To block off light into the top opening of container 20 when desired, there is provided a cover 28 hinged on a pin 32 supported by an ear 34 extending from one of the walls of container 20. There is another such ear (not shown) with a pin for hinging on the other end of container 20. It will be seen that the side of cover 28 most remote from where it is hinged does not completely cover the opening and it will be seen from the description further below there is provision to close off the exposed opening. Cover 28 is provided with slots 36 and 38 in a lip 42 to permit the former to close completely. Cover 28 is also provided with rims 44 and 46 on the sides thereof with slots 48 and 52, respectively, to accomodate a pair of finger grips (one only shown, 54) which extend out from plate support means 60 only partially shown within container 20.
Referring to FIGS. 3 and 4 for details of plate support means 60, it is seen that the latter consists of a flat rear wall 62, a bottom rim 64, and side rims 66 and 68, forming a space into which a photographic element such as an exposed print or film fits, as shown in phantom of print 72. To hold print 72 against wall 62 to minimize the creep of solution to unsensitized surface of print 72, there are provided on bottom rim 64 attachment means comprising a lip 74, as shown in FIG. 5, and retaining loops 76 and 78, respectively, on rims 66 and 68. Loops 76 and 78 are hollow, as shown to permit free circulation of the active solution, as illustrated by arrows A and to permit removeable mounting of a photographic plate coextensive along the planar surface of plate support means 60. Of course loops similar to 76 and 78 can be provided on the upper and lower edges of the plate support means when necessary to affix plates having a high degree of pliancy.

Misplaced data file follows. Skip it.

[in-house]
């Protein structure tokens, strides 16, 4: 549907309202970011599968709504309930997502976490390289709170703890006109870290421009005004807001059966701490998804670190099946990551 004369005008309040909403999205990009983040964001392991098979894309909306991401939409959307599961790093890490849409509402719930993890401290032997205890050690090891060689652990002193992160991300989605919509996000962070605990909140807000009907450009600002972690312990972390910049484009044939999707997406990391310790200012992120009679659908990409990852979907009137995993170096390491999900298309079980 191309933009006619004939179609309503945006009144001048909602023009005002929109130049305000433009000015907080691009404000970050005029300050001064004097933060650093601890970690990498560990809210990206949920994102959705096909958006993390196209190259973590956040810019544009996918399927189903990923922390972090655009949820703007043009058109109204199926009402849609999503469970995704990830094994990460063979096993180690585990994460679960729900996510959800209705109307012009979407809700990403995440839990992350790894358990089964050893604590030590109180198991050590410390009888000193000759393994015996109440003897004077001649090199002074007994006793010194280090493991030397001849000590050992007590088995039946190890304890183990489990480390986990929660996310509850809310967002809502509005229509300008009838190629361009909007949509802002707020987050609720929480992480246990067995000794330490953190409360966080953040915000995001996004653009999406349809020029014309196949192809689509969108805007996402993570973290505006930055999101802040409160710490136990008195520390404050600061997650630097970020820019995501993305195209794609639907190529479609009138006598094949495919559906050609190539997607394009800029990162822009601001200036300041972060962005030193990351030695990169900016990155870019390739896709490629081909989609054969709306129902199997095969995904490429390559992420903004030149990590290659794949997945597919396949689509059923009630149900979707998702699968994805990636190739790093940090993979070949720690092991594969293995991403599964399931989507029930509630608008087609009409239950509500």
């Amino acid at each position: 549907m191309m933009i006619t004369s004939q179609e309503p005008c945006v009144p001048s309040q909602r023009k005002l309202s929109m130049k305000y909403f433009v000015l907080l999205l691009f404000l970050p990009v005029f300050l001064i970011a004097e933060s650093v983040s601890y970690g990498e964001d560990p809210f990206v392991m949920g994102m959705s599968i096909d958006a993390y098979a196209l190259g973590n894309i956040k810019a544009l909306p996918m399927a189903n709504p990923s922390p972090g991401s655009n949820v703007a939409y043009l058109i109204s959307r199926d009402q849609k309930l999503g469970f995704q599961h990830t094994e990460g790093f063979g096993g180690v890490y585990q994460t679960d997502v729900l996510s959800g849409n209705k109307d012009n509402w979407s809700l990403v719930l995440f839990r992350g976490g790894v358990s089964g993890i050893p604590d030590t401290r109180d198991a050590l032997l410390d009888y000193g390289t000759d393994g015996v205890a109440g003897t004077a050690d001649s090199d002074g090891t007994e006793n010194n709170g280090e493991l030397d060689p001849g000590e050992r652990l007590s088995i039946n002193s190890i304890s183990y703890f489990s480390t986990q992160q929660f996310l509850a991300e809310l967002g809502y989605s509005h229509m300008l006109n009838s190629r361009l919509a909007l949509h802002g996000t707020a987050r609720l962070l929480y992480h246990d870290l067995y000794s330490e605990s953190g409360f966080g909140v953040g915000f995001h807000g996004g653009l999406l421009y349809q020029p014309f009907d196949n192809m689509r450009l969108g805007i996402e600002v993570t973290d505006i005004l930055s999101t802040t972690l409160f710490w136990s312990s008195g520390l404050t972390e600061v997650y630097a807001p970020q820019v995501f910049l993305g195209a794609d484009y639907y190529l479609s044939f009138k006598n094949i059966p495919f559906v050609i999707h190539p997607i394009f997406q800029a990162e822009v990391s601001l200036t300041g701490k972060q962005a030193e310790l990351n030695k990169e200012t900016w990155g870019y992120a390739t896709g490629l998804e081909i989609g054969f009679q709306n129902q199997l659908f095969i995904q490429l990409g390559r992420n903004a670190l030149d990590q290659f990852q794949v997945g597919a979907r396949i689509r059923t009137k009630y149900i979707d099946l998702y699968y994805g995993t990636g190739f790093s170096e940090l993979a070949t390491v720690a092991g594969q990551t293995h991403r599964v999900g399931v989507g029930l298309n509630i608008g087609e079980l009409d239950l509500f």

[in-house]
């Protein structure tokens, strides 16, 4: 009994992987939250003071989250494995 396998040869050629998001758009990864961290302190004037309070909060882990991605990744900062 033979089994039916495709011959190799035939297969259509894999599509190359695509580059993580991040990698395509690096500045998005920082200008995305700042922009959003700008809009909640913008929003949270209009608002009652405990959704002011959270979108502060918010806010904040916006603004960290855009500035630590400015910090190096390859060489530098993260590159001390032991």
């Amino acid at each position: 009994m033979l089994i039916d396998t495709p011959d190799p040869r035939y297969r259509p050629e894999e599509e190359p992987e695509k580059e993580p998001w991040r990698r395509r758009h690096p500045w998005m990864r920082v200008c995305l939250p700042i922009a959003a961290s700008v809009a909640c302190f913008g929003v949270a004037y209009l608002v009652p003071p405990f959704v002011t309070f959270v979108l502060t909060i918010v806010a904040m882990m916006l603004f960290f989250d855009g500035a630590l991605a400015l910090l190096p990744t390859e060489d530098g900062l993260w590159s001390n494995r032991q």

The upper end of plate support means 60 is provided with a pair of finger grips 54 and 55 (previously described) to permit the raising and lowering of the former into and out of developing container 20.
When plate support means 60 is inserted into container 20 for use, there is also provided a means for creating intense uniform shear forces in the active solution along the entire surface of the active side of a plate mounted in the plate support means 60 facing said means for creating shear forces between the plate and the solution (agitator) 80 within the latter for a purpose to be described below. As best shown in FIG. 6, it will be seen that when ready for use, container 20 contains plate support means 60 and agitator 80 snugly, although from the description below, it will be noted that there is no contact between the agitation elements 82 of agitator 80 and print 72. A light baffle 86 may be employed, if desired, and when cover 28 (not shown in FIG. 6) is down, the protruding portion 88 of agitator 80 will virtually block off all light into container 20.